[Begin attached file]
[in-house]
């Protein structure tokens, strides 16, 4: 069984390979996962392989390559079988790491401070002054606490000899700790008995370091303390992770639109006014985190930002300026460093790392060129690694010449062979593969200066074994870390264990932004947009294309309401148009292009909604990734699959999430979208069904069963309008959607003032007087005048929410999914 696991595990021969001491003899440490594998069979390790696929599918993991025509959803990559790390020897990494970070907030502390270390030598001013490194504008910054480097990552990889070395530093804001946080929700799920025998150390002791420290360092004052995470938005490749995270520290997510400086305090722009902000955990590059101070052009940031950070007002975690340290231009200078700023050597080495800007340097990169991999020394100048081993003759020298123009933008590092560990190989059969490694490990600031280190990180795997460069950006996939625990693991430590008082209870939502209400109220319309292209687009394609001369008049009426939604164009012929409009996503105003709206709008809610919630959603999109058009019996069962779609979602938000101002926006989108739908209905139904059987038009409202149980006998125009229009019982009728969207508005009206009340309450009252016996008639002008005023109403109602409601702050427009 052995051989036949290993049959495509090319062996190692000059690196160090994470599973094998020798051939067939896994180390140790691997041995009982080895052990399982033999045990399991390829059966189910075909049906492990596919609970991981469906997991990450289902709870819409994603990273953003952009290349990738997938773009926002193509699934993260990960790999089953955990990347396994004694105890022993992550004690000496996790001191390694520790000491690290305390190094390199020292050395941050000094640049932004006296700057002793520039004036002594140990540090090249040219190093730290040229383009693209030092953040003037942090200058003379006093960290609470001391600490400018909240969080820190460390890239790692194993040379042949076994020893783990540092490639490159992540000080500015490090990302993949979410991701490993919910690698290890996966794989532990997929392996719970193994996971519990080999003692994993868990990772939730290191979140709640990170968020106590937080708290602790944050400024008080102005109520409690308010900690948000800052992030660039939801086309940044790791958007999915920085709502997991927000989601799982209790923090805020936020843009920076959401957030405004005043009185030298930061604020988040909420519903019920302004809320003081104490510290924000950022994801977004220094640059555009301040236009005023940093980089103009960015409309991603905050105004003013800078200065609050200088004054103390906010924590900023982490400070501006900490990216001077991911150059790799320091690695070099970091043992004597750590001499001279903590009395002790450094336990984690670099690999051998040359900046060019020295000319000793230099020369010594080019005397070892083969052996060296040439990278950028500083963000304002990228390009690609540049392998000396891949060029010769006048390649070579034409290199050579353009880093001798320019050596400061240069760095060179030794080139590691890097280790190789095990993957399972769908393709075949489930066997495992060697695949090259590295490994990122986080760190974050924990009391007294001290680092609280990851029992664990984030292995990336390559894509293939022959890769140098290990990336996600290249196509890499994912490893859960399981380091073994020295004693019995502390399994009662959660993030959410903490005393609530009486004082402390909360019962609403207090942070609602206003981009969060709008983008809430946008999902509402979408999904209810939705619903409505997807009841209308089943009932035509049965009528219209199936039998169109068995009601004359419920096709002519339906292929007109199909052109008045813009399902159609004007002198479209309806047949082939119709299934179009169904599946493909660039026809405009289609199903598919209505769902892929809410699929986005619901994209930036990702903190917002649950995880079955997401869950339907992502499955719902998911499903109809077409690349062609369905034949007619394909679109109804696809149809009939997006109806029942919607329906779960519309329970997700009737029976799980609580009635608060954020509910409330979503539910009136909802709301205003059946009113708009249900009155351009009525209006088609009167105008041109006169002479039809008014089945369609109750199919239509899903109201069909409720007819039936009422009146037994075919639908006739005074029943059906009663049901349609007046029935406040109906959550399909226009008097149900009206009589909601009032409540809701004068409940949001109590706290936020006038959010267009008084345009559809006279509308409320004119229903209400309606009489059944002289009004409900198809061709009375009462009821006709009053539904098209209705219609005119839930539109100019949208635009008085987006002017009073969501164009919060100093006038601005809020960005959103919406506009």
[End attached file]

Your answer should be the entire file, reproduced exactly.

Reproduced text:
[in-house]
């Protein structure tokens, strides 16, 4: 069984390979996962392989390559079988790491401070002054606490000899700790008995370091303390992770639109006014985190930002300026460093790392060129690694010449062979593969200066074994870390264990932004947009294309309401148009292009909604990734699959999430979208069904069963309008959607003032007087005048929410999914 696991595990021969001491003899440490594998069979390790696929599918993991025509959803990559790390020897990494970070907030502390270390030598001013490194504008910054480097990552990889070395530093804001946080929700799920025998150390002791420290360092004052995470938005490749995270520290997510400086305090722009902000955990590059101070052009940031950070007002975690340290231009200078700023050597080495800007340097990169991999020394100048081993003759020298123009933008590092560990190989059969490694490990600031280190990180795997460069950006996939625990693991430590008082209870939502209400109220319309292209687009394609001369008049009426939604164009012929409009996503105003709206709008809610919630959603999109058009019996069962779609979602938000101002926006989108739908209905139904059987038009409202149980006998125009229009019982009728969207508005009206009340309450009252016996008639002008005023109403109602409601702050427009 052995051989036949290993049959495509090319062996190692000059690196160090994470599973094998020798051939067939896994180390140790691997041995009982080895052990399982033999045990399991390829059966189910075909049906492990596919609970991981469906997991990450289902709870819409994603990273953003952009290349990738997938773009926002193509699934993260990960790999089953955990990347396994004694105890022993992550004690000496996790001191390694520790000491690290305390190094390199020292050395941050000094640049932004006296700057002793520039004036002594140990540090090249040219190093730290040229383009693209030092953040003037942090200058003379006093960290609470001391600490400018909240969080820190460390890239790692194993040379042949076994020893783990540092490639490159992540000080500015490090990302993949979410991701490993919910690698290890996966794989532990997929392996719970193994996971519990080999003692994993868990990772939730290191979140709640990170968020106590937080708290602790944050400024008080102005109520409690308010900690948000800052992030660039939801086309940044790791958007999915920085709502997991927000989601799982209790923090805020936020843009920076959401957030405004005043009185030298930061604020988040909420519903019920302004809320003081104490510290924000950022994801977004220094640059555009301040236009005023940093980089103009960015409309991603905050105004003013800078200065609050200088004054103390906010924590900023982490400070501006900490990216001077991911150059790799320091690695070099970091043992004597750590001499001279903590009395002790450094336990984690670099690999051998040359900046060019020295000319000793230099020369010594080019005397070892083969052996060296040439990278950028500083963000304002990228390009690609540049392998000396891949060029010769006048390649070579034409290199050579353009880093001798320019050596400061240069760095060179030794080139590691890097280790190789095990993957399972769908393709075949489930066997495992060697695949090259590295490994990122986080760190974050924990009391007294001290680092609280990851029992664990984030292995990336390559894509293939022959890769140098290990990336996600290249196509890499994912490893859960399981380091073994020295004693019995502390399994009662959660993030959410903490005393609530009486004082402390909360019962609403207090942070609602206003981009969060709008983008809430946008999902509402979408999904209810939705619903409505997807009841209308089943009932035509049965009528219209199936039998169109068995009601004359419920096709002519339906292929007109199909052109008045813009399902159609004007002198479209309806047949082939119709299934179009169904599946493909660039026809405009289609199903598919209505769902892929809410699929986005619901994209930036990702903190917002649950995880079955997401869950339907992502499955719902998911499903109809077409690349062609369905034949007619394909679109109804696809149809009939997006109806029942919607329906779960519309329970997700009737029976799980609580009635608060954020509910409330979503539910009136909802709301205003059946009113708009249900009155351009009525209006088609009167105008041109006169002479039809008014089945369609109750199919239509899903109201069909409720007819039936009422009146037994075919639908006739005074029943059906009663049901349609007046029935406040109906959550399909226009008097149900009206009589909601009032409540809701004068409940949001109590706290936020006038959010267009008084345009559809006279509308409320004119229903209400309606009489059944002289009004409900198809061709009375009462009821006709009053539904098209209705219609005119839930539109100019949208635009008085987006002017009073969501164009919060100093006038601005809020960005959103919406506009």